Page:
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Cochin International Airport Ltd. Vs. Cambatta Aviation Ltd. & Ors [2000] INSC 30 (31 January 2000)

G.T.Nanavati, S.N.Phukan G.T.Nanavati

JUDGEMENT

Both these appeals arise out of the judgment of Kerala High Court in Writ Appeal No. 462 of 1999. Cambatta Aviation Ltd. 9hereinafter referred to as 'Cambatta') had filed that appeal against the decision of a learned Single Judge of that High Court in O.P. No. 25560 of 1998 whereby its said petition was dismissed. Cambatta had challenged the action of the Cochin International Airport Ltd. (for brevity sake referred to as the 'CIAL") of awarding contract for ground handling services at the new Cochin Airport at Nedumbassery to Air India Ltd. The learned single Judge held that the impugned action of CIAL was neither arbitrary nor illegal. On appeal Division Bench of that Court held that the said action was vioiative of principles of natural justice, arbitrary and illegal.

CIAL is a public sector undertaking. Some other public sector undertakings and the State of Keraia are its shareholders. It has been established for setting up and maintaining a new International Airport at Cochin. For awarding a contract for ground handling facilities at the new Airport it invited offers by writing letters to some companies having experience of that type. The letters were written on 12.11.1997 to Cambatta;Air India and six others.

Proposals were ^o^e' submitted by 31.12.1997. Kambatta, Air India, M/s DNATA of Dubal, M/s Ogden Aviation Services of Hong Kong and M/s P.S.M. Aviation Pvt. Ltd. - responded.

Proposals of some of them contained alternative proposals also. On 13.7.1998 CIAL again wrote to them to make their best offers on or before 3 28.7.1998. Air India submitted its proposal on 20.7.1998.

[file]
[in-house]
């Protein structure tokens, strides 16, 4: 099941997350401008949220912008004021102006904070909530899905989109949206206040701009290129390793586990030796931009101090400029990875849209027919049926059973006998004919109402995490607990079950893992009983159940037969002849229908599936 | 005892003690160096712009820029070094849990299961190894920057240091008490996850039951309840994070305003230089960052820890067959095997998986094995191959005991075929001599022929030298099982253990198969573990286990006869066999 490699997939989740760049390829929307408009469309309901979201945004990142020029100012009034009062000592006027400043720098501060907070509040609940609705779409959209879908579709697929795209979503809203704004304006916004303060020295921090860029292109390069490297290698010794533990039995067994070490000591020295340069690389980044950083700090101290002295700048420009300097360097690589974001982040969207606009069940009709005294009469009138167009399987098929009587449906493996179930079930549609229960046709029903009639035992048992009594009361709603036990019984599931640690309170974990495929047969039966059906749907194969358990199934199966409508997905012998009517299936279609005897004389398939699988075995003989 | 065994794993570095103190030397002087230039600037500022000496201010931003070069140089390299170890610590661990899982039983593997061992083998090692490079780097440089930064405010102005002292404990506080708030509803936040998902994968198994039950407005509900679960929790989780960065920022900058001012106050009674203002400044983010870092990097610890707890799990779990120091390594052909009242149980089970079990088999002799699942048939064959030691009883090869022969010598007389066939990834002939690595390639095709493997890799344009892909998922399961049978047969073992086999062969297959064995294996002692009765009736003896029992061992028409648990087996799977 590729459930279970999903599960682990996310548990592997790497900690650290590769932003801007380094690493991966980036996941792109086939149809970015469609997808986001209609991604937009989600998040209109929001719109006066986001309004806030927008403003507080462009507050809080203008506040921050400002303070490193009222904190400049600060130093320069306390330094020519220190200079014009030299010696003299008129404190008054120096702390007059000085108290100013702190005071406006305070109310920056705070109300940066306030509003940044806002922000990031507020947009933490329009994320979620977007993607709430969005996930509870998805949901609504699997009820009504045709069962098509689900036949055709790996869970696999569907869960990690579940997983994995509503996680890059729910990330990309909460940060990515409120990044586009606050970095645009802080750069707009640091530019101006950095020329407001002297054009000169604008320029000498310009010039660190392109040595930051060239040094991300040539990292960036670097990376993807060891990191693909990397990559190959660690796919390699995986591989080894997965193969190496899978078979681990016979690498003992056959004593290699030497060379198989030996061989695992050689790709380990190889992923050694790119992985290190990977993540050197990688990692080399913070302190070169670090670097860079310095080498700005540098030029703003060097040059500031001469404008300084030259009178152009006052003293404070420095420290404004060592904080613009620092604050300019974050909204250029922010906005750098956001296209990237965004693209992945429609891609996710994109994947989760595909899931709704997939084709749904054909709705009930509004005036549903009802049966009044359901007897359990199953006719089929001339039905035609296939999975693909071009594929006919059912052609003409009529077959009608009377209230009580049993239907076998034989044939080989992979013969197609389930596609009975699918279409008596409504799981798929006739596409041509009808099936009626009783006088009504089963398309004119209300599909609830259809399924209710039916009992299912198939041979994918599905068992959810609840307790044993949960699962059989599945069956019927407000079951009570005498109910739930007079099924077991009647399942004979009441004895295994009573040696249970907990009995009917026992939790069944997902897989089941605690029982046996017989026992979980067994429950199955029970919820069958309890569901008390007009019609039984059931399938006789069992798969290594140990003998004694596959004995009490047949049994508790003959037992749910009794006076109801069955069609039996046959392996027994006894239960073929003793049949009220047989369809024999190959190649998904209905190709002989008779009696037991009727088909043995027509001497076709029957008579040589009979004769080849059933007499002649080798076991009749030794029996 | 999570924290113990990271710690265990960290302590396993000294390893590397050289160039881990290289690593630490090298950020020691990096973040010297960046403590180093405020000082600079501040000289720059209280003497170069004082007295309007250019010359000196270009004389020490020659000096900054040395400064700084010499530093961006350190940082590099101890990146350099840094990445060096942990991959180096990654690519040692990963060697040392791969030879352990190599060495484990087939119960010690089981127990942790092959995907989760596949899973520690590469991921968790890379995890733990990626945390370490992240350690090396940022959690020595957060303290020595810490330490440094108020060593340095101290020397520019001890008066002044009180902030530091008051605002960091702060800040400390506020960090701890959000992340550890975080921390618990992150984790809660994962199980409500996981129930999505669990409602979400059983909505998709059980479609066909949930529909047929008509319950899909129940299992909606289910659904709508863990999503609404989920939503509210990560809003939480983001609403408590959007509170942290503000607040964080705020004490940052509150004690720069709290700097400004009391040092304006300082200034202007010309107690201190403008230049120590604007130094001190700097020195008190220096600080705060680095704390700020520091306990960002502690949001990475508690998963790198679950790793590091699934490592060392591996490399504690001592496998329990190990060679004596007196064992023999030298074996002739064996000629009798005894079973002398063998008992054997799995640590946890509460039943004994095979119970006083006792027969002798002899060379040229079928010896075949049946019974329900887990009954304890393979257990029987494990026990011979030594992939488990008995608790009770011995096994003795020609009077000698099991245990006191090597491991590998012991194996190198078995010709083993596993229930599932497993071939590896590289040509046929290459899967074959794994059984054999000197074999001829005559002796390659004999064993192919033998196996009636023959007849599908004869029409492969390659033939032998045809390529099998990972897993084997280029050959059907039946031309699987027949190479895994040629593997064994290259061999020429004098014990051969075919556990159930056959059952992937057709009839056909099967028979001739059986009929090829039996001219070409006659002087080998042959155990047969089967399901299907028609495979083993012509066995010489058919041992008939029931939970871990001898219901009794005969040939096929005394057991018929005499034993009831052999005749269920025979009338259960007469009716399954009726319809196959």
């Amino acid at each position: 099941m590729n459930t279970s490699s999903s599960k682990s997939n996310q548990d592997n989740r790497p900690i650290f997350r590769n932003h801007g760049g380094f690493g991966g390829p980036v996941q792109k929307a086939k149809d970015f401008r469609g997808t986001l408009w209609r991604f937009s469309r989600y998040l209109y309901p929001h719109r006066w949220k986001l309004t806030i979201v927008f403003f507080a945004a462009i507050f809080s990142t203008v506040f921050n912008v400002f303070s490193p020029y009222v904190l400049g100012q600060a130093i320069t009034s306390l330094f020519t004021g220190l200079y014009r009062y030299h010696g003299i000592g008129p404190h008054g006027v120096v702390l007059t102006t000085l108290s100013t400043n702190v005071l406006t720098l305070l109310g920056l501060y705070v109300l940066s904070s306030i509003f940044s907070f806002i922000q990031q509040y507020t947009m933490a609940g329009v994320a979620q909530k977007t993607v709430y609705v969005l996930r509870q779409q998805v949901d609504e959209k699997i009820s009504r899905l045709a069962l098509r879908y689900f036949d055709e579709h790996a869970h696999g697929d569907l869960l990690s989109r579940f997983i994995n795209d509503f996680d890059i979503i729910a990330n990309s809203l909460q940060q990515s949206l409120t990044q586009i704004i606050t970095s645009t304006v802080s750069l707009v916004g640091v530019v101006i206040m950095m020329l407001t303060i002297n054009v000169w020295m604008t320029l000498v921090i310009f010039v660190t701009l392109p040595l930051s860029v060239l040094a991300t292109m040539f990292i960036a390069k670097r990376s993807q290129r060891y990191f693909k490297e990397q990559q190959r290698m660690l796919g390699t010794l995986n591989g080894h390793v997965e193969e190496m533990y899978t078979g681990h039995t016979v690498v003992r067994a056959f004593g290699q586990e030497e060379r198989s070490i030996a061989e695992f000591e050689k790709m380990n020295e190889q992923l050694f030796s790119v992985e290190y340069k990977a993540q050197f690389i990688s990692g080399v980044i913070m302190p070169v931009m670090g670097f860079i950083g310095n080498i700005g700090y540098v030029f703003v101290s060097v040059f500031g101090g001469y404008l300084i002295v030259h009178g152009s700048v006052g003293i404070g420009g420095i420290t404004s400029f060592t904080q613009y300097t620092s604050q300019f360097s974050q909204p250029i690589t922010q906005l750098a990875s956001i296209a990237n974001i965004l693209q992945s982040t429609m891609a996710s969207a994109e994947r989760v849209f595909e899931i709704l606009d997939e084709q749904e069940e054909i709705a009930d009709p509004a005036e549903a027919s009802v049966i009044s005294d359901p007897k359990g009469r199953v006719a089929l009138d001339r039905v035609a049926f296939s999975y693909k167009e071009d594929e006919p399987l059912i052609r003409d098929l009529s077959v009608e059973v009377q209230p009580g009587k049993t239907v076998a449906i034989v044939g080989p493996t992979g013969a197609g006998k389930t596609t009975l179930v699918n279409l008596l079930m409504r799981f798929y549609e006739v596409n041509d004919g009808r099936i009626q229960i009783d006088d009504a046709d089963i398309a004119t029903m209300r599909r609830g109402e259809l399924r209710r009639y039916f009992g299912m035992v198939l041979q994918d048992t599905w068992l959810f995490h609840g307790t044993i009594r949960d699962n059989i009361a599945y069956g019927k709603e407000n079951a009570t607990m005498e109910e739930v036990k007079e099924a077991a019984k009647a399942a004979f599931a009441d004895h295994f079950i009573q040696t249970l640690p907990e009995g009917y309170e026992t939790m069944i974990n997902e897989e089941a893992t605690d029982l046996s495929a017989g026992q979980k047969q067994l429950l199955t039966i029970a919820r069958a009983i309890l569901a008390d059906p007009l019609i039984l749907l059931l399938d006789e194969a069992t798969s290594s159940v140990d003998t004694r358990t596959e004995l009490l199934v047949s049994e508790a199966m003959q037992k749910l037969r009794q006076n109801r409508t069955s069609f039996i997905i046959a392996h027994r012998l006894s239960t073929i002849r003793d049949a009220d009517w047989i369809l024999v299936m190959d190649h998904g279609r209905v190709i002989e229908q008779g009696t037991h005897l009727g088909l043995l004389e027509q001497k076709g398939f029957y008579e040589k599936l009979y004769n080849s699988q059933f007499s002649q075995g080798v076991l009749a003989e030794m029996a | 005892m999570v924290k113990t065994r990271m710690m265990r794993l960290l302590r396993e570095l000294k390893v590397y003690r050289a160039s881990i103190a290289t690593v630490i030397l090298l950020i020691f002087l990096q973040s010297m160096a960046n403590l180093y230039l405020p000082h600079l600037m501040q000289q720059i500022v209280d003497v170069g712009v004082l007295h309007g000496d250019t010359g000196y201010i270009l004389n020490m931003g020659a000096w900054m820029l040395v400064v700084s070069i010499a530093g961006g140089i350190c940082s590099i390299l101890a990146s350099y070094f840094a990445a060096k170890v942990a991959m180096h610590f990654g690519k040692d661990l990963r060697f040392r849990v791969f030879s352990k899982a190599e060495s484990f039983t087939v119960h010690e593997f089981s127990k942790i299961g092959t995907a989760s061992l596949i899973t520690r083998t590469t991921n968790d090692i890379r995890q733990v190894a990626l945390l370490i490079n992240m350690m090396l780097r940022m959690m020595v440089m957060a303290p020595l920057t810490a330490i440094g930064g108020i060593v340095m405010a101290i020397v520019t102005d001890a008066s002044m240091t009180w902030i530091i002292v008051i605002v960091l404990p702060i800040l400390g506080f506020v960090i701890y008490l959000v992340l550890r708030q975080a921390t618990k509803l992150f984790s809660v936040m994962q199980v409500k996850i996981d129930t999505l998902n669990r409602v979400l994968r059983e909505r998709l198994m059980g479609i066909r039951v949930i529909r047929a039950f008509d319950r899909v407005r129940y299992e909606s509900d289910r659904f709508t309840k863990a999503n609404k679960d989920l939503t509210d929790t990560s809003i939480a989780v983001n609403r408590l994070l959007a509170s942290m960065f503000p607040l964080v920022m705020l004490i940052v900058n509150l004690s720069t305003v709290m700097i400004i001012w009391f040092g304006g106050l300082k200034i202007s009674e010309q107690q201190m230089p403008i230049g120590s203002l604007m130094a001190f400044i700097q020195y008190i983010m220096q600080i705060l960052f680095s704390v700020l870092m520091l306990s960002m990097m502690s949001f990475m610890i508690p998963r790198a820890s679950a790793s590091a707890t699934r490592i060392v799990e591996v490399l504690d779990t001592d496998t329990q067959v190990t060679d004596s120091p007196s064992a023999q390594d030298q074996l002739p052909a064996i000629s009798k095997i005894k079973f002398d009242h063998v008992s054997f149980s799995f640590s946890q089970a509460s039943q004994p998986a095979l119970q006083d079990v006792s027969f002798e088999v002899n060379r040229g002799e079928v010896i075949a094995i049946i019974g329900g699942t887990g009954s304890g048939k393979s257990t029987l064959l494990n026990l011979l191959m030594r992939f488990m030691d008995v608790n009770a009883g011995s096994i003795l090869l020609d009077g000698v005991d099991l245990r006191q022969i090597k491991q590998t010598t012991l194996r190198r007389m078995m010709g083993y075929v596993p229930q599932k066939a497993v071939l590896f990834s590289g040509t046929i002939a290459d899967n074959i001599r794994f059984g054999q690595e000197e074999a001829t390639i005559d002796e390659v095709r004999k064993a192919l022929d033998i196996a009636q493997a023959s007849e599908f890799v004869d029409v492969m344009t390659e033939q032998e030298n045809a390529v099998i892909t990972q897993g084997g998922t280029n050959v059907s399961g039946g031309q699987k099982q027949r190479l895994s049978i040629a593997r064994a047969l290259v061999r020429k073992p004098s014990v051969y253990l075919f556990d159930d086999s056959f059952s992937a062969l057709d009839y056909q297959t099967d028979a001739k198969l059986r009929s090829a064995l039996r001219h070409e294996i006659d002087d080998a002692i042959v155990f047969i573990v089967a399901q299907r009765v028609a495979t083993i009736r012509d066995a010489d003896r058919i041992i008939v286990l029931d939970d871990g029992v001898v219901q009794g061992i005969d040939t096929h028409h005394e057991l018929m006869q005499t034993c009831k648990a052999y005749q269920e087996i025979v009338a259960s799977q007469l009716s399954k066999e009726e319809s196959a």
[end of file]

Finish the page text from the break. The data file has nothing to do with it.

Cambata did so on 28.7.1998.

The Committed constituted by CIAL for evaluation of the offers met on 28.9.1998. It found that Cambatta, Air India, DNATA and Ogden Aviation were on par as regards technical competence, organisationai capacity and past experience. It took note of the fact that Cambatta and Air India are Indian organisations, operate mainly in India and have better proven adaptability for operating in Indian conditions. Out of those two it recommended Cambatta for awarding the work. On 11.8.1998 the Government of India wrote a letter to the Government of Kerala recommending Air India for awarding the contract on the ground that Air India is the national carrier and has better experience.

Thereafter a meeting took place between the Managing Director of Air India and the Chief Minister of Kerala.

That was followed by a letter dated 29.10.1998 by Mr. P. Mascarenhas, Managing Director of Air India to the Chief Minister of Kerala seeking an opportunity to make a more detailed presentation to the Board of CIAL on the advantages CIAL would derive if Air India was appointed its exclusive handling agent. The Board of Directors met on 7.11.1998 and decided to have a 4 detailed discussion with Air India before taking a final decision and informed it to give a presentation before the Board on 27.11.1998. Having come to know about this development^ Cambatta wrote a letter on 10.11.1998 to the Chief Minister of Kerala pointing out that their company is also an Indian company and they also have experience of over 30 years in ground handling work. It also took exception to the effort made by Air India to revise its offer on the ground that it was unethical and deserved to be condemned by the Board. It again wrote to the Chief Minister on 12.11.1998 against giving preference to a national carrier in view of the policy of liberlisation. On 23.11.1998 Cambatta wrote to CIAL that it was extremely perturbed over the fact that Air India was given a further opportunity to make a presentation to the Board and requested it not to go back upon its earlier decision to give the contract to Cambatta. It also warned that not adhering to its earlier decision would be a retrograde step and shake the confidence of the people in fairness and impartiality of CIAL. Air India gave the presentation and by its letter dated 1.12.1998, reaffirmed its proposal With some changes as discussed and requested CIAL to accept it as it was better than the offer made by any other party. Cambattta again protested by its letter dated 7.12.1998 and informed CIAL that to accept the revised offer of Air India and not to accept its offer would be unfair and unethical and violative of Limited Global Competitive Building Norms. On 12.12.1998 the first respondent awarded the contract to Air India.